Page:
However, the size of Plasma TVs seems to have peaked, while LCD TVs keep on increasing (and decreasing) in size, so it may be that LCD TVs will catch up with and eventually overtake Plasma TVs in the size stakes.

Resolution

Resolution is the number of pixels available on the screen. In order to enjoy full HDTV, you’ll need at least 1280 x 720 pixels (even higher if you want to watch 1080i/p pictures in their native resolution). Most 50 inch and up Plasmas, and nearly all 26 inch and up LCD TVs offer this resolution, but it’s worth checking for before buying your HDTV, just to make sure (after all, there’s no point in buying an HDTV if you can’t actually watch proper HDTV on it!)

Cost

Ah, the most important factor of all! Which technology offers the better value? This used to be Plasma TVs, with LCD TVs being significantly more expensive than a similarly-sized Plasma model. However, increasing competition has changed all this, and now both technologies are roughly comparable.

That said, Plasmas are still cheaper for bigger screens, but take into account the fact that shipping an Plasma TV is more expensive than shipping an LCD TV, as Plasmas are more fragile, and hence need more sophisticated handling.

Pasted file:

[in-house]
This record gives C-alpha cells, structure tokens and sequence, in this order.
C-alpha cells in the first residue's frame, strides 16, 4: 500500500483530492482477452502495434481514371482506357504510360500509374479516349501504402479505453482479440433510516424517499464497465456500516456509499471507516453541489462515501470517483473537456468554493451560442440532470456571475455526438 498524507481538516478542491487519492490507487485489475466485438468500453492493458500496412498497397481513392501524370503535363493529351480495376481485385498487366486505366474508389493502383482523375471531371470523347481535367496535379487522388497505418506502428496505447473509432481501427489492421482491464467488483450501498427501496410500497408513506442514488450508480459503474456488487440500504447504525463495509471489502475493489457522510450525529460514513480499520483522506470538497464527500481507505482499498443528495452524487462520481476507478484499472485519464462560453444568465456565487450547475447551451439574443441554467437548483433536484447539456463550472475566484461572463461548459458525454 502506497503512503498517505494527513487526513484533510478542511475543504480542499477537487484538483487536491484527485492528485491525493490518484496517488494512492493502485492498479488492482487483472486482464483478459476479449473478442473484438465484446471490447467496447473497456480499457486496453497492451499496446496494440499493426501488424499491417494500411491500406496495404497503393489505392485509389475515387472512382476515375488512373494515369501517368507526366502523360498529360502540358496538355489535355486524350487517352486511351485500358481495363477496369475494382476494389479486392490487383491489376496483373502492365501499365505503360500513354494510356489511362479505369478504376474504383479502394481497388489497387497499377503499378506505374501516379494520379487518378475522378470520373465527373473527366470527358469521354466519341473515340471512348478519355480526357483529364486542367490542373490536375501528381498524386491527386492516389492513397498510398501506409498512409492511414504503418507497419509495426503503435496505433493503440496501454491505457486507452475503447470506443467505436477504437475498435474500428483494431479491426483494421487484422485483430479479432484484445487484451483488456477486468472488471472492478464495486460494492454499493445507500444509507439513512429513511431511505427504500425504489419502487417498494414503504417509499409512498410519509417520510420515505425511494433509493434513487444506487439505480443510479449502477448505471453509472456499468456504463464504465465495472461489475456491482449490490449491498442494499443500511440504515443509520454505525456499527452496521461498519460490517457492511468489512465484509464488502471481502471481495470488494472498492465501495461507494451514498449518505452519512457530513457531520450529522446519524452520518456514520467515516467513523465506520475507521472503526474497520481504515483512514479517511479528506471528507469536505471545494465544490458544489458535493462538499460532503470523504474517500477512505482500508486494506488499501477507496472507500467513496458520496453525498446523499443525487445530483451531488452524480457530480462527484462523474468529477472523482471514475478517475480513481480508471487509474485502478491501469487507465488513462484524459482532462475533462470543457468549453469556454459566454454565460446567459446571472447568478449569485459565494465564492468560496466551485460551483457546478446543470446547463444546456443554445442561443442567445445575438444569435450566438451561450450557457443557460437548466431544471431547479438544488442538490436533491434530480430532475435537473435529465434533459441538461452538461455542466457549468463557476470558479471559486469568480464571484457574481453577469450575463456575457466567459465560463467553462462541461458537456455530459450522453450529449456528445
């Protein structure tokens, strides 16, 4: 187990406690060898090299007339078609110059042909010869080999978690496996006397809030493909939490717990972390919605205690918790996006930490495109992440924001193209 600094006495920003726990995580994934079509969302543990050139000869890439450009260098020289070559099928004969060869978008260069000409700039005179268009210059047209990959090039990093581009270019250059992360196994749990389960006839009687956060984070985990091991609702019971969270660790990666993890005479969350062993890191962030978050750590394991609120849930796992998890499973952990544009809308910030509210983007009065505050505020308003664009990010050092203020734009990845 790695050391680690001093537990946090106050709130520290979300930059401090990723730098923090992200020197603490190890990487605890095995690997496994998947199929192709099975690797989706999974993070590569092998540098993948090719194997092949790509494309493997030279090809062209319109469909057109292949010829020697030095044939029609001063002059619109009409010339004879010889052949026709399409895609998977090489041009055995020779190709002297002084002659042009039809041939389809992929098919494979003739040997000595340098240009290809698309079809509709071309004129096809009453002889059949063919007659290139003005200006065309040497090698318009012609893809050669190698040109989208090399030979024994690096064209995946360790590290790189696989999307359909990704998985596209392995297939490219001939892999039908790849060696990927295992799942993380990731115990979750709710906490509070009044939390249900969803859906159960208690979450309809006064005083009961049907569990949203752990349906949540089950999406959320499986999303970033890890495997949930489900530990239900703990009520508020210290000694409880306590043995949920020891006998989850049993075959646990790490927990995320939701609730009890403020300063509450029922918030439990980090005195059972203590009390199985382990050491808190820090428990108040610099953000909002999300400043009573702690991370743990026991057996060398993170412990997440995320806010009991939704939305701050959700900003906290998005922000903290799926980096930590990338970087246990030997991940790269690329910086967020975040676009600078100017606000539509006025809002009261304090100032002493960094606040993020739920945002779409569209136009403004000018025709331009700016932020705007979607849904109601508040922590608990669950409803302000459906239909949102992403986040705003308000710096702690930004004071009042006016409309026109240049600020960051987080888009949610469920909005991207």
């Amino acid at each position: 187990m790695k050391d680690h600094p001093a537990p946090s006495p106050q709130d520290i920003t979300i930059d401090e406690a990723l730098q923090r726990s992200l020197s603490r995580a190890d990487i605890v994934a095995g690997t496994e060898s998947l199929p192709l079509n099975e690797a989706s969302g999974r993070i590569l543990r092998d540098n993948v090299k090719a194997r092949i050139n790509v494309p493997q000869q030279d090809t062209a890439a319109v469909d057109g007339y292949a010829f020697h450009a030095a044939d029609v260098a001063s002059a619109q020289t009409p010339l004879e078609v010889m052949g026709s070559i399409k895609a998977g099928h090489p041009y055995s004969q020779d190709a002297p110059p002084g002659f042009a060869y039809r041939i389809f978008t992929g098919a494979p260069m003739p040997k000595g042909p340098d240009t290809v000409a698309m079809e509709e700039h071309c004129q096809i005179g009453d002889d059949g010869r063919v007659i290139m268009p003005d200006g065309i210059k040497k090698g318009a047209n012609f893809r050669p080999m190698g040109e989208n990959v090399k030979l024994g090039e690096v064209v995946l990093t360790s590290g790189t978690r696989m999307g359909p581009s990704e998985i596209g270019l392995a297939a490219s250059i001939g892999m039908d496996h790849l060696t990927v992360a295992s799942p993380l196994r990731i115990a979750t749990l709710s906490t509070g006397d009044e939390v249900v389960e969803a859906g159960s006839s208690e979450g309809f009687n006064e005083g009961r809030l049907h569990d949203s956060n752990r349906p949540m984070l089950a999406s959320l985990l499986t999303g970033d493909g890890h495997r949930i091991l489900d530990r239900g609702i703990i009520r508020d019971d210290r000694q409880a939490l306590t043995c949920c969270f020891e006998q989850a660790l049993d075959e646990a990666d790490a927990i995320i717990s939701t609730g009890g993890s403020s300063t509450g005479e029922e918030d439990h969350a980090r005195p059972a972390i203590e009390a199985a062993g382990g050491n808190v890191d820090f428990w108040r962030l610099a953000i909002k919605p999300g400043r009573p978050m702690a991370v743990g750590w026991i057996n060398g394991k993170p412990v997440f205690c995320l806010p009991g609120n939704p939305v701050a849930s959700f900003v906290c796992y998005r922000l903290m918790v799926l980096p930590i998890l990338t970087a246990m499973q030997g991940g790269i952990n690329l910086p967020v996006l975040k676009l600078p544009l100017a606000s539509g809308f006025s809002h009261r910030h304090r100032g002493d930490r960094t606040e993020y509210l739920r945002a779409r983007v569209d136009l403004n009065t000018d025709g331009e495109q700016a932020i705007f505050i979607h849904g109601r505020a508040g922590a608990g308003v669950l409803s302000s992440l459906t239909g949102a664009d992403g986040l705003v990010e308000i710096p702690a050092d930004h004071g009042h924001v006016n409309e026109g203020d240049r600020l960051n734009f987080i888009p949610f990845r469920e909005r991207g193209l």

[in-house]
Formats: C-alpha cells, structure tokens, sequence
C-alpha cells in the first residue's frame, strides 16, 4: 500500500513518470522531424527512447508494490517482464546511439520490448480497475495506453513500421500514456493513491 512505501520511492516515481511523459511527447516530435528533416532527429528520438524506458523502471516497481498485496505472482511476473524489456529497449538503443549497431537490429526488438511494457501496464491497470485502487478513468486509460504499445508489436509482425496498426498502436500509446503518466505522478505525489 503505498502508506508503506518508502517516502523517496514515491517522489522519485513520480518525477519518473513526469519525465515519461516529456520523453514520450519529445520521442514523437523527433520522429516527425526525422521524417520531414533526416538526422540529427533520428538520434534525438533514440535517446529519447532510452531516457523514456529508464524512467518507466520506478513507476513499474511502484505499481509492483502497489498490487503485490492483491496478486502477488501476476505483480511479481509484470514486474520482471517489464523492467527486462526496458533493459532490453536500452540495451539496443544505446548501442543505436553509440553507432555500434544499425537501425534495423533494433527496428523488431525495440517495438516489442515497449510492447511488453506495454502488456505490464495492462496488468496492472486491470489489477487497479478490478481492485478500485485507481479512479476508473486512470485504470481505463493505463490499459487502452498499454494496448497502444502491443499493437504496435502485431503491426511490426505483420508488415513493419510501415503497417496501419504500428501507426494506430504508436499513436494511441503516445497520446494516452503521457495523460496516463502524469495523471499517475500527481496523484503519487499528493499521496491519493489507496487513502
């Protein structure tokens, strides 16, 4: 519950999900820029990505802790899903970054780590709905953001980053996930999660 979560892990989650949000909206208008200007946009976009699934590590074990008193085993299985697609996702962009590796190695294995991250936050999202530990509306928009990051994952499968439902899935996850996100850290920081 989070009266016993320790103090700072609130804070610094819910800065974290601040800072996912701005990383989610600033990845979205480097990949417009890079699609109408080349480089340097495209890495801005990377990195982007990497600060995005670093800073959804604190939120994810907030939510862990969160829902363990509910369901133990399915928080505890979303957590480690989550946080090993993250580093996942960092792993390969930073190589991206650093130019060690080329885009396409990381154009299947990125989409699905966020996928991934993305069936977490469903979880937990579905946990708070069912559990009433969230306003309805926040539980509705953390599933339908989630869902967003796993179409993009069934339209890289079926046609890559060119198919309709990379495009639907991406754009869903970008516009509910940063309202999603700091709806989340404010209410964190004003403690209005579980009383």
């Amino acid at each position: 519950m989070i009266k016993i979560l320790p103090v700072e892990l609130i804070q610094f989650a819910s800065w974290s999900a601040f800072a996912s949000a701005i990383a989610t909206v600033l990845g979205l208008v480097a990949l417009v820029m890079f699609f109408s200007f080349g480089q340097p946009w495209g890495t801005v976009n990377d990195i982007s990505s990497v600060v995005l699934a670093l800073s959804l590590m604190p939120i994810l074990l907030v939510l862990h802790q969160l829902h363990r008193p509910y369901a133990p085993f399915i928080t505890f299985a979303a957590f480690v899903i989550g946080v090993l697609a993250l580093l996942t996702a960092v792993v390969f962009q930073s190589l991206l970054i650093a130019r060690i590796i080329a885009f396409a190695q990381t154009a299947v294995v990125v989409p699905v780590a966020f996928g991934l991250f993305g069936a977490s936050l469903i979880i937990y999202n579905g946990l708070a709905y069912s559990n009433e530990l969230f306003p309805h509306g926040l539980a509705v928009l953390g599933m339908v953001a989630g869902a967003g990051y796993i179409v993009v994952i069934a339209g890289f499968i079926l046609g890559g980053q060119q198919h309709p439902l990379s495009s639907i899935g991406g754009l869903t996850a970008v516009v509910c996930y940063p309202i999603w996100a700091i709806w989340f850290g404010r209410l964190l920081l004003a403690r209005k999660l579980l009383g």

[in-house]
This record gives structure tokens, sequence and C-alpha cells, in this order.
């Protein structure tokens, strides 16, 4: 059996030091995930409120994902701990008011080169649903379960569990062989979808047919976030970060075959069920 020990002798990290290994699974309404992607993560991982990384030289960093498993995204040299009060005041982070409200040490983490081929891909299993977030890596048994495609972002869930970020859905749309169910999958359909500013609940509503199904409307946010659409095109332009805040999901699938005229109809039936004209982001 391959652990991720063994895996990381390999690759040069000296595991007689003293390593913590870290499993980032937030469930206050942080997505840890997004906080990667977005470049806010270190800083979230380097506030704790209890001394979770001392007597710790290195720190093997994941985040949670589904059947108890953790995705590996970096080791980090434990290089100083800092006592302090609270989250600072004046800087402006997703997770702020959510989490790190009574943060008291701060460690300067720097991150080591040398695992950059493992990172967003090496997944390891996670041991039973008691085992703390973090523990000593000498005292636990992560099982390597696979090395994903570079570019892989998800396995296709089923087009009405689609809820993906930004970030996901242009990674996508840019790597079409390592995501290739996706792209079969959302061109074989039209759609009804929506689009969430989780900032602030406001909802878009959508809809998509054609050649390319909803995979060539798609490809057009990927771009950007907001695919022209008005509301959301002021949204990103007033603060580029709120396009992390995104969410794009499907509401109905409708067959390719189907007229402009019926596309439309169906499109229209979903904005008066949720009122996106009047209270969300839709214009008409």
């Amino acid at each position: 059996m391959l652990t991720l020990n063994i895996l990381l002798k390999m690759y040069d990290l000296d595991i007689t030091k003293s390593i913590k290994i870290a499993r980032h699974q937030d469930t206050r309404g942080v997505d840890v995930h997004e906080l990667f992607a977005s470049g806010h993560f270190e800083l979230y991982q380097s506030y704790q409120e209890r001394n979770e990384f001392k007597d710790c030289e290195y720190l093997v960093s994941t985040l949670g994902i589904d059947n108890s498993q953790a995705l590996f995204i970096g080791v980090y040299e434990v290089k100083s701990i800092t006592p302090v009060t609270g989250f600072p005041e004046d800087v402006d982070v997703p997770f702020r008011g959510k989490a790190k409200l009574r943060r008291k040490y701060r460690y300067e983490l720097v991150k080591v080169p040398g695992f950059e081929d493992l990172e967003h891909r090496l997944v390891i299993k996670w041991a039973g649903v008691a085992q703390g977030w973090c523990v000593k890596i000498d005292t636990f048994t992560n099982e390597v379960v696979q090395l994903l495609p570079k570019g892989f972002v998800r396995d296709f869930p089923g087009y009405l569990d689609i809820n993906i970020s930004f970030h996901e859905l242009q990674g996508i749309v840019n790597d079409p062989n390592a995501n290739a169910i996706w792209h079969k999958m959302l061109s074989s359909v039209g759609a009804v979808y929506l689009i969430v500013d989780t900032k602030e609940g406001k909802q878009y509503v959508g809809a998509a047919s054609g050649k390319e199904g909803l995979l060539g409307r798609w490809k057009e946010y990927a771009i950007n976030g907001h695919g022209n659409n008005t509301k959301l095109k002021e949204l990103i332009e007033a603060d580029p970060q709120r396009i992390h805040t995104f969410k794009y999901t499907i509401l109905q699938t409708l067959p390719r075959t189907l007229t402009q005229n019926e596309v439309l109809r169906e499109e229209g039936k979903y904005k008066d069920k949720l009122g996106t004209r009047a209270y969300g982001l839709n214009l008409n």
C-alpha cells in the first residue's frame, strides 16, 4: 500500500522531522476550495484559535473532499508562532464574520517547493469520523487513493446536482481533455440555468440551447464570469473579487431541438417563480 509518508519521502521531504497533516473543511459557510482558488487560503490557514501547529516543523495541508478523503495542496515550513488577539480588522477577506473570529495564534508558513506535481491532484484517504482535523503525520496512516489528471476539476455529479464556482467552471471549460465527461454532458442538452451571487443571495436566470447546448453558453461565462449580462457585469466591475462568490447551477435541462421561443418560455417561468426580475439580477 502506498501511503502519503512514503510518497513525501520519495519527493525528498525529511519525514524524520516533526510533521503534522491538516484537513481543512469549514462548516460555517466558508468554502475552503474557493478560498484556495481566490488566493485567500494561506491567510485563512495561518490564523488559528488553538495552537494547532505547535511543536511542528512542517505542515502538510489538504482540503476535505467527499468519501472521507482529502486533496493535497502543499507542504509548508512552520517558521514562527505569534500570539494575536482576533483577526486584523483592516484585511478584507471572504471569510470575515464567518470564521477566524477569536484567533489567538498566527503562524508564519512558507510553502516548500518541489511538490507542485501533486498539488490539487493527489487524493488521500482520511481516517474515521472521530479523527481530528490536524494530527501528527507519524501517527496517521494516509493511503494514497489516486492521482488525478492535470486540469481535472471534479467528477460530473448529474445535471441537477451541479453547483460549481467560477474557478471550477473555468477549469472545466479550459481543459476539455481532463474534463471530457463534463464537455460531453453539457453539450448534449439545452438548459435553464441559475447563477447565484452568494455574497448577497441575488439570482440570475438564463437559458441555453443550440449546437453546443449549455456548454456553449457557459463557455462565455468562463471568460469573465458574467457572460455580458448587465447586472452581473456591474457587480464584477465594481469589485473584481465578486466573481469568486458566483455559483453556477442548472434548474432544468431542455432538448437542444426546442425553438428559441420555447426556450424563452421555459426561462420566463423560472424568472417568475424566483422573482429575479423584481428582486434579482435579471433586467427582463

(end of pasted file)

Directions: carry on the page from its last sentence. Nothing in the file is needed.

Note also that Plasmas are much heavier than LCD TVs, and so may need specialist installation, particularly if you want to hang a big Plasma screen on the wall.

Keep an eye on this, though, as the competition isn’t over yet (not by a long way!), meaning that both types of technology will shift in price significantly over the coming years.

 
  1. 1). HDTV Formats and Resolutions
  2. 2). HDTV Connections – from HDMI to Composite Video
  3. 3). HDTV Sources – Hi-Def DVD players, Games Consoles, Cable and Internet
  4. 4). HDTV Aspect Ratios – Hi-Def DVD players, Games Consoles, Cable and Internet
  5. 5). HDTV Plasma TVs vs HDTV LCD TV – which is best?
  6. 6). HDTV Info Summary